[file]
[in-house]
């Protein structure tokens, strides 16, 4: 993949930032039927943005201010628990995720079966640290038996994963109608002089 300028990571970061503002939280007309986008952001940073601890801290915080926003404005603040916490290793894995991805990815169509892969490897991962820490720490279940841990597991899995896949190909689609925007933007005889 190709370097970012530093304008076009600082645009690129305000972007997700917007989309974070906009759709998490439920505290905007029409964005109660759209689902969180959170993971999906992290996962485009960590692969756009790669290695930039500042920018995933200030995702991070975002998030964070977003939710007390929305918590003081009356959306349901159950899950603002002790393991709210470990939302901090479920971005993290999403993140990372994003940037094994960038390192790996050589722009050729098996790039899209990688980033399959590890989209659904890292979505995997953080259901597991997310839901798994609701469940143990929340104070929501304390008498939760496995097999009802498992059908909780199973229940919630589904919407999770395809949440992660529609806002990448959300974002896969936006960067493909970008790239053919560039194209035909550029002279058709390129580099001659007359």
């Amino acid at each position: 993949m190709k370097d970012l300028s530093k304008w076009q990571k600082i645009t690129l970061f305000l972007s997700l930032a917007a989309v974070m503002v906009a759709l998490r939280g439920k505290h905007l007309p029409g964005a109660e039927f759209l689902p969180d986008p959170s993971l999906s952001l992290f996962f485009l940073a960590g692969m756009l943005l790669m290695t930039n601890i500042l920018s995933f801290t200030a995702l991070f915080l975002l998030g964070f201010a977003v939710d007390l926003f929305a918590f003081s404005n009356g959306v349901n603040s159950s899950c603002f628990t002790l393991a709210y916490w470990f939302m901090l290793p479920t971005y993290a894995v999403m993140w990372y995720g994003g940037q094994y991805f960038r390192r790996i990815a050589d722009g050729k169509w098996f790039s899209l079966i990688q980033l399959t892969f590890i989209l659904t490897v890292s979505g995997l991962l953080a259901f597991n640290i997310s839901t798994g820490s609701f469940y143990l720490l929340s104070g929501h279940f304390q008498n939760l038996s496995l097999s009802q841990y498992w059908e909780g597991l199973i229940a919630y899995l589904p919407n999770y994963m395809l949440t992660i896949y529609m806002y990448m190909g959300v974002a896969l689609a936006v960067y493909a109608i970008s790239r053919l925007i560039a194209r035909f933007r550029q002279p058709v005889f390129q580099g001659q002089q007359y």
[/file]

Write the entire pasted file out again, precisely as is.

[in-house]
């Protein structure tokens, strides 16, 4: 993949930032039927943005201010628990995720079966640290038996994963109608002089 300028990571970061503002939280007309986008952001940073601890801290915080926003404005603040916490290793894995991805990815169509892969490897991962820490720490279940841990597991899995896949190909689609925007933007005889 190709370097970012530093304008076009600082645009690129305000972007997700917007989309974070906009759709998490439920505290905007029409964005109660759209689902969180959170993971999906992290996962485009960590692969756009790669290695930039500042920018995933200030995702991070975002998030964070977003939710007390929305918590003081009356959306349901159950899950603002002790393991709210470990939302901090479920971005993290999403993140990372994003940037094994960038390192790996050589722009050729098996790039899209990688980033399959590890989209659904890292979505995997953080259901597991997310839901798994609701469940143990929340104070929501304390008498939760496995097999009802498992059908909780199973229940919630589904919407999770395809949440992660529609806002990448959300974002896969936006960067493909970008790239053919560039194209035909550029002279058709390129580099001659007359």
């Amino acid at each position: 993949m190709k370097d970012l300028s530093k304008w076009q990571k600082i645009t690129l970061f305000l972007s997700l930032a917007a989309v974070m503002v906009a759709l998490r939280g439920k505290h905007l007309p029409g964005a109660e039927f759209l689902p969180d986008p959170s993971l999906s952001l992290f996962f485009l940073a960590g692969m756009l943005l790669m290695t930039n601890i500042l920018s995933f801290t200030a995702l991070f915080l975002l998030g964070f201010a977003v939710d007390l926003f929305a918590f003081s404005n009356g959306v349901n603040s159950s899950c603002f628990t002790l393991a709210y916490w470990f939302m901090l290793p479920t971005y993290a894995v999403m993140w990372y995720g994003g940037q094994y991805f960038r390192r790996i990815a050589d722009g050729k169509w098996f790039s899209l079966i990688q980033l399959t892969f590890i989209l659904t490897v890292s979505g995997l991962l953080a259901f597991n640290i997310s839901t798994g820490s609701f469940y143990l720490l929340s104070g929501h279940f304390q008498n939760l038996s496995l097999s009802q841990y498992w059908e909780g597991l199973i229940a919630y899995l589904p919407n999770y994963m395809l949440t992660i896949y529609m806002y990448m190909g959300v974002a896969l689609a936006v960067y493909a109608i970008s790239r053919l925007i560039a194209r035909f933007r550029q002279p058709v005889f390129q580099g001659q002089q007359y």